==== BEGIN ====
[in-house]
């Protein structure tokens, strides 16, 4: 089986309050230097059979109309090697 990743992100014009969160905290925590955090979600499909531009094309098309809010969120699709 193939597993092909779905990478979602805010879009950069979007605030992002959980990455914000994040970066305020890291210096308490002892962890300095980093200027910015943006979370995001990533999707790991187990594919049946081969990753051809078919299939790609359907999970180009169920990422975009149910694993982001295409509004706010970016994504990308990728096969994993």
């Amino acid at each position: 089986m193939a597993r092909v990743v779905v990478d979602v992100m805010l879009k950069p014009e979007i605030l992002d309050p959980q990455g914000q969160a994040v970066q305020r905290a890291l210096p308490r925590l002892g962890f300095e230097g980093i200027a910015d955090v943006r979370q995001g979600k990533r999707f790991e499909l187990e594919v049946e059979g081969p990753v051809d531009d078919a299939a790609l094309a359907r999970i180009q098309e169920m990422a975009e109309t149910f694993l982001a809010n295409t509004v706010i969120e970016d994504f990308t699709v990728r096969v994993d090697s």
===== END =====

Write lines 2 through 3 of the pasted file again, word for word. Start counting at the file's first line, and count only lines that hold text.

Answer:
């Protein structure tokens, strides 16, 4: 089986309050230097059979109309090697 990743992100014009969160905290925590955090979600499909531009094309098309809010969120699709 193939597993092909779905990478979602805010879009950069979007605030992002959980990455914000994040970066305020890291210096308490002892962890300095980093200027910015943006979370995001990533999707790991187990594919049946081969990753051809078919299939790609359907999970180009169920990422975009149910694993982001295409509004706010970016994504990308990728096969994993």
């Amino acid at each position: 089986m193939a597993r092909v990743v779905v990478d979602v992100m805010l879009k950069p014009e979007i605030l992002d309050p959980q990455g914000q969160a994040v970066q305020r905290a890291l210096p308490r925590l002892g962890f300095e230097g980093i200027a910015d955090v943006r979370q995001g979600k990533r999707f790991e499909l187990e594919v049946e059979g081969p990753v051809d531009d078919a299939a790609l094309a359907r999970i180009q098309e169920m990422a975009e109309t149910f694993l982001a809010n295409t509004v706010i969120e970016d994504f990308t699709v990728r096969v994993d090697s």